As we embark on a new year, the electronic component market looks to be as unparalleled as 2018. It was a year of continued growth for global electronic component markets, but we still saw an increased risk of shortages.
The worldwide electronic component market grew by an average of 9% except for the Nordic region of a 1% decline. However, we saw manufacturers of small case size MLCC’s influx the market and in turn extended their lead-times of the legacy large case size MLCC’s.
We’ve also seen multi-million-dollar customer investments with manufacturers to ensure an agreed share of passive components for exclusive use.
As a result, many long-standing issues remain. The beginning of 2019 still shows lead times remaining high for some memory ics, discrete semiconductors, optoelectronics, MCU’s and DSP’s.
Lead times for analog electronic components have stayed stable since June 2018 but Texas Instruments have extended lead times for these ics by 10 weeks since our last update.
We are also aware that many high-end products (both interface and op-amps) are being quoted with lead times of twenty weeks and above. Reports showed that prices through franchise sources increased and will continue to do so.
As has been the case for many months now, the supply situation for discrete semiconductors continues to be tight. In some instances, supply has become extremely critical due to demand outstripping supply. Most noticeably so for power mosfets, where some lead times are stretching out to 39 weeks.
We have also noticed that lead times for some zener diodes have stabled over the last 6 months, Vishay’s lead times for these discrete semiconductors are at 36 weeks.
On a positive note, ST has managed to cut lead times in the last 6 months by an average of 8%. The biggest decrease that we have seen reported is its range of TVS/Protection, with franchise sources now quoting them out at a maximum of 30 weeks, down from 40 weeks.
Also, according to our information, the general market availability of small-signal discretes has improved, with Nexperia, Infineon and Vishay all cutting lead times by at least 3 weeks.
Prices, lead times and overall availability of memory products remain stable, something which might provide some relief to buyers. Allocation has been lifted on Toshiba and Micron lines, but ST are still quoting 38 weeks on some of its NVRAM lines.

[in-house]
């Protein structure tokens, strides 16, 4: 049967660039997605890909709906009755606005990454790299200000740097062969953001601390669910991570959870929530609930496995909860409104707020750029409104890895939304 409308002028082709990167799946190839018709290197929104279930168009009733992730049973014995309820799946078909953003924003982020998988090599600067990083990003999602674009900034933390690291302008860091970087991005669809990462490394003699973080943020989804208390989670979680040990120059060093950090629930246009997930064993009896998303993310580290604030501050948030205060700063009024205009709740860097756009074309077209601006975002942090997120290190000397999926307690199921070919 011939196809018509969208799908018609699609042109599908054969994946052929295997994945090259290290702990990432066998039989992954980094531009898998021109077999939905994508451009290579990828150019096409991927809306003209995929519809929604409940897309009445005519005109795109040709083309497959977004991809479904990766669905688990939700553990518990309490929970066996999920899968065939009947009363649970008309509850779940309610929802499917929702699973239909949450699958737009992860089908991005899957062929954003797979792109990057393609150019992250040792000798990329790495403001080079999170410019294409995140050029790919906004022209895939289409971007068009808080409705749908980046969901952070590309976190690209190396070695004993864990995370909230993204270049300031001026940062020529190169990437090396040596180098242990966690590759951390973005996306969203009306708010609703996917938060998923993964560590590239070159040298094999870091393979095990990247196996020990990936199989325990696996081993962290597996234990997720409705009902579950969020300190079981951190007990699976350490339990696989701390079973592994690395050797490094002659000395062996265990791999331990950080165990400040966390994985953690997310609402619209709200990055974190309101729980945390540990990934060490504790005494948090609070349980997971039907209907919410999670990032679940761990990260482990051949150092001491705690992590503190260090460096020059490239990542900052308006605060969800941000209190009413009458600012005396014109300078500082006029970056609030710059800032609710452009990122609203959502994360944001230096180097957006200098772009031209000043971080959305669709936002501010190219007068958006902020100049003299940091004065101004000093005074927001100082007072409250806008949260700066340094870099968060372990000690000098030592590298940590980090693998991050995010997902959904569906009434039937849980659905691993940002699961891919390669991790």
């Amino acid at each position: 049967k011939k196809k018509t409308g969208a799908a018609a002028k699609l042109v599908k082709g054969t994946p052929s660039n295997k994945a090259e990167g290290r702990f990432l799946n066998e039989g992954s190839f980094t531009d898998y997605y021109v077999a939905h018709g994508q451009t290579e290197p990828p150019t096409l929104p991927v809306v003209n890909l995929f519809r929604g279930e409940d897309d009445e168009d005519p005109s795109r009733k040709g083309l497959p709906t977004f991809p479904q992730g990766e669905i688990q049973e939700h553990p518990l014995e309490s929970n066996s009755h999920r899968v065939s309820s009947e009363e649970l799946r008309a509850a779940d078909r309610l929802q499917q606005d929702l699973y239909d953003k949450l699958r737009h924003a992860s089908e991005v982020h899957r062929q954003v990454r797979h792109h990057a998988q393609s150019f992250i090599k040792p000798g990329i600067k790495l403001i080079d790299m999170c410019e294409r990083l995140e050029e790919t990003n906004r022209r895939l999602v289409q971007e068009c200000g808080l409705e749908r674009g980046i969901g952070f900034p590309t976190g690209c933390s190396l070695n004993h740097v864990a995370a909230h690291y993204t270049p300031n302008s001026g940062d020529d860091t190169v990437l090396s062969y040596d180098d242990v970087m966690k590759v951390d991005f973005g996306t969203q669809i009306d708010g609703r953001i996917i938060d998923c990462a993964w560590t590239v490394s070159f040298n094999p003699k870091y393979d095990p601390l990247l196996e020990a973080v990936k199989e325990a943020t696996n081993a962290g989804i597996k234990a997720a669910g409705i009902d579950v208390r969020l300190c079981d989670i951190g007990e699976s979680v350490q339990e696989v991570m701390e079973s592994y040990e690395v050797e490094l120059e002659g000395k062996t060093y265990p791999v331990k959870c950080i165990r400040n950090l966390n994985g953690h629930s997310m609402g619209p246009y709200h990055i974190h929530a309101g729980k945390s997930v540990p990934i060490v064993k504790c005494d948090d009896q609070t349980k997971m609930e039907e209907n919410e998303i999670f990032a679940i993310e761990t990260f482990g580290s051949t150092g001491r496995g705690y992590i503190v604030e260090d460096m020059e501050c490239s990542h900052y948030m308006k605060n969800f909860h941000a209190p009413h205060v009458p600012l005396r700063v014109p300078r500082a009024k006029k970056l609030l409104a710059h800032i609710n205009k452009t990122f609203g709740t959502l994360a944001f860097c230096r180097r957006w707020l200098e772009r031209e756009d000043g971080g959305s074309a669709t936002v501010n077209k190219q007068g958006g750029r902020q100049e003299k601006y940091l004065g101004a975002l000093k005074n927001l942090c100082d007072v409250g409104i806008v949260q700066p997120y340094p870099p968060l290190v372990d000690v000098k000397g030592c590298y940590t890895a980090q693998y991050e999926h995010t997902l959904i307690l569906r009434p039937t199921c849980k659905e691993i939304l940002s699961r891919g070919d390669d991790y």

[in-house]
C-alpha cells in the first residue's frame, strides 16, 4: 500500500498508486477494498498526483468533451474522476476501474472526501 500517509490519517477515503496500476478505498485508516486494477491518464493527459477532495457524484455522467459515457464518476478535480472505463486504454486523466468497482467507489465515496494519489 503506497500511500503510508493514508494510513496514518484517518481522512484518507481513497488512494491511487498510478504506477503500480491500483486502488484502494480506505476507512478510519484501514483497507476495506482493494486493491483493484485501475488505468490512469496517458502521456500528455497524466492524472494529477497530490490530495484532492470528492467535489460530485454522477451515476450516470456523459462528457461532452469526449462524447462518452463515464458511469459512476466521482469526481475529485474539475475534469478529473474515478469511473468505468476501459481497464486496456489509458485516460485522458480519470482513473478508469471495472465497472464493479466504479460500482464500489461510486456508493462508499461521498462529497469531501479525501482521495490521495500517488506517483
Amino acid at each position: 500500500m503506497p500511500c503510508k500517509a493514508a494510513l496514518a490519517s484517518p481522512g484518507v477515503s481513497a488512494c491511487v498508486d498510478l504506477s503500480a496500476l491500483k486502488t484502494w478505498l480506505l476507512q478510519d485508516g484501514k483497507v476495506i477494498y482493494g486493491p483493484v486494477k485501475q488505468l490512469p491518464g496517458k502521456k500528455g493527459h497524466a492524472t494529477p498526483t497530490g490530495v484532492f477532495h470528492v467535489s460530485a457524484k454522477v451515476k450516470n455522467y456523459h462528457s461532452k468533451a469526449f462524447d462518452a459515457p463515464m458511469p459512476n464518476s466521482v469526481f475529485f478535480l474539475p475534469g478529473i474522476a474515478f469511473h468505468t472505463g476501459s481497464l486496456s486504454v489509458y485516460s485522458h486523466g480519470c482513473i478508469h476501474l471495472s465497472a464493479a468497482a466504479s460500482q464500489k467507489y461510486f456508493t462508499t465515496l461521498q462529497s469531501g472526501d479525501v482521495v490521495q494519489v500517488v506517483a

No lead time changes reported between the months of June and December. However, we would expect some further movement as we head towards Q1 and Q2 2019 as the supply of various LEDs are reported being on allocation.
Digital Signal Processors & Microcontrollers
Lead times for DSPs and MCUs have been gradually decreasing since June 2018 and that trend shows stability in the next quarter. The market average now stands at 21 weeks, a sink of 8% since the middle of 2018 but our analysis indicates that manufacturers are increasing prices on older technology in the segments Auto Microcontroller and Processors (AMP), Micros and Smart Antenna Solutions (SAS) effective immediately.
Lead times for programmable logic devices have increased in the past 6 months from an average of 17 weeks up to 24.
With limited availability, many franchise distributors are requiring OEM customers to provide long-term purchasing plans in a bid to secure stock. In many cases, those who are unable to offer accurate forecasts – not to mention new customers – are finding it more and more difficult to get firm delivery schedules from authorized suppliers. Due to this, we would recommend OEMs to explore independent distribution channels, especially so if parts are urgently needed.
The market situation remains relatively tight and lead times are stable. However, we have seen numerous franchise sources increasing prices over the last 6 months.
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- Posted by Lantek Corporation
- On January 22, 2019